Roosevelt Island Red Buses

Thinking Small Is Now the Right Strategy for RIOC


RIOC was never meant to last forever nor to expand its presence even as its legislated role nears completion. But the state agency has done what bureaucracies always do: bloat. It’s time for a change in direction, getting back on track and right-sizing RIOC.

by David Stone

The Roosevelt Island Daily News

The Roosevelt Island Operating Corporation, Rules & Responsibilities

For more than a year now, RIOC President/CEO Shelton J. Haynes bunkered inside historic Blackwell House. His extensive disconnect with the community helped emphasize the state agency’s excesses and shortcomings.

When the New York State Urban Development Corporation handed off Roosevelt Island to RIOC, the assignment was set in law:

“…it is in the public interest that such a public benefit corporation plan, design, develop, operate, maintain and manage Roosevelt Island…” – RIOC Enabling Legislation, 1984.

Ad: Print of Kindle here.

The law goes on: “The corporation’s powers shall be limited to carrying out the development, management and operation of Roosevelt Island.”

Government bureaucracies have trouble with limits because an instinct for self-preservation inspires bloat. They absorb the wishes of outside influencers and gain authority beyond their founding intentions.

RIOC is worse at this because state meddling has been restricted to satisfying patronage demands and pleasing political campaign contributors. No mechanism is in place for reining in misconduct or corruption.

And it’s no surprise that the state fiercely resists local democracy for Roosevelt Island. RIOC is a small but golden goose that fits the needs of politicians. Nobody in Albany wants people on Main Street interfering with that.

The result is a tumefied state agency with excess, overpaid staffing dedicated to anything but its founding mission.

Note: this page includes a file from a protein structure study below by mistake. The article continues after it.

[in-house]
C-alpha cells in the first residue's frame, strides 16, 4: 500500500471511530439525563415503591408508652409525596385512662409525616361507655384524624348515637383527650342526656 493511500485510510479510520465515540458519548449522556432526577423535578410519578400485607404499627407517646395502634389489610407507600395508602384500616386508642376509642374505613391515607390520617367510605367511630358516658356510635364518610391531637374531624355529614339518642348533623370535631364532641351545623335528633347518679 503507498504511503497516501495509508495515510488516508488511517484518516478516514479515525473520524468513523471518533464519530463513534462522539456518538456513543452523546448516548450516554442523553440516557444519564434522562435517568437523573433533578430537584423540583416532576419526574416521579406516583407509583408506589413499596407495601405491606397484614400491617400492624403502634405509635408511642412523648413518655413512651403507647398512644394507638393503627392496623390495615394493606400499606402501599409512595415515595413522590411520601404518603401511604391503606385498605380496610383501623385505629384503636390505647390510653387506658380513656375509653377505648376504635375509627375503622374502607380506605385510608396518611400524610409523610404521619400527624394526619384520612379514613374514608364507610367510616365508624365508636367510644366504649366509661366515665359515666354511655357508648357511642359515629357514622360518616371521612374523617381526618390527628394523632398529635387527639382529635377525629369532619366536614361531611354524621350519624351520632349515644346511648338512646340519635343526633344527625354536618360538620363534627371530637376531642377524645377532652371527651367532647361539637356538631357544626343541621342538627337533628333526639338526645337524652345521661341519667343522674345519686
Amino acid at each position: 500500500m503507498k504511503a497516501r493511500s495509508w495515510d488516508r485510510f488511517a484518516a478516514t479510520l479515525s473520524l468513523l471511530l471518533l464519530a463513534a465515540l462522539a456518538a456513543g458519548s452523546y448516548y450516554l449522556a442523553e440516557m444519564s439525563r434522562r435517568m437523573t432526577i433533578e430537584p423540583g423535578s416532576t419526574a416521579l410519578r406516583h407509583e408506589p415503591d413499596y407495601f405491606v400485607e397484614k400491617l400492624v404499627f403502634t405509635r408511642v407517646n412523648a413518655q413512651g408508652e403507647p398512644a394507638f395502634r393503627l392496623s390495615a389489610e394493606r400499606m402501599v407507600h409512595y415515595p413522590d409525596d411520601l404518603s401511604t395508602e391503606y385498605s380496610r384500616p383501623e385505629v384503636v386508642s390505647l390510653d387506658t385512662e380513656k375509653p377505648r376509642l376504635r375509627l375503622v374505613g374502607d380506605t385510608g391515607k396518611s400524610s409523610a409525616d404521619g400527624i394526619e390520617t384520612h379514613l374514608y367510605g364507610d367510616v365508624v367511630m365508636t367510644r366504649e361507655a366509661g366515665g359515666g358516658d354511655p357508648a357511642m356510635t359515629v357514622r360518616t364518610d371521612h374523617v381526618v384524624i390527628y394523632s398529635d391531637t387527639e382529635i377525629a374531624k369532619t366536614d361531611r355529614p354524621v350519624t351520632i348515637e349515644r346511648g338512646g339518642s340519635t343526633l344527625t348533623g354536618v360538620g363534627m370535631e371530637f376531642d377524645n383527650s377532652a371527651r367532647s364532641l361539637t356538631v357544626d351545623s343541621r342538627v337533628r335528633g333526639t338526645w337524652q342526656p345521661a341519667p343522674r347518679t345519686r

How Bureaucracies Harm the Public Interest

The mission creep at RIOC is not without consequence. As the state agency has grown, it’s become more expensive and less efficient while failing to deliver on many fronts.

In a democracy, good government is supposed to be based on the will of the people. But in a bureaucracy, it’s based on self-preservation. The needs of the people are secondary to the needs of the bureaucracy.

In short, because they are not accountable to the people, bureaucracies can often harm the public interest in good government.

Thanking Shelton J. Haynes

In established law, RIOC is “…limited to carrying out the development, management and operation” of Roosevelt Island. A major portion of that – development – is done. The last building is set for groundbreaking this year, leaving the state with just the rump of responsibilities.

So, why does RIOC keep getting bigger and more expensive?

Credit where credit is due, we must thank RIOC President/CEO Shelton J. Haynes for taking actions that make the state agency’s shortcomings clear.

With little development left in its mission, under Haynes, RIOC devolved fast into a self-serving bundle of personal agendas. The many accusations of misconduct and corruption were predictable, given the boss’s values and rejection of community input or oversight.

The failures are as stark and painful as they were predictable when Governor Andrew Cuomo oversaw a coup – at least partly inspired by racism – removing Susan Rosenthal and putting Haynes in her place.

Coming Up

With worst-ever RIOC floundering near rock bottom in action while achieving new heights in expense, a long look at operations is due. In the coming weeks, we’ll review the current mess – from board to community frustrations – and how bureaucratic bloating led to it.

And we’ll take a look at what right-sizing RIOC might mean and why a much smaller RIOC makes sense.

Spoiler Alert: The political class won’t like it.

A few bucks from you helps us meet our expenses.

Thank you.

More from the Roosevelt island daily news

About Author

1 Comment

Leave a Reply

Previous Story

The Seeds of Leadership Sprinkled Again on Roosevelt Island

Next Story

Why Does Midtown Manhattan Smell Like That?

Latest from Featured

0 $0.00
%d bloggers like this: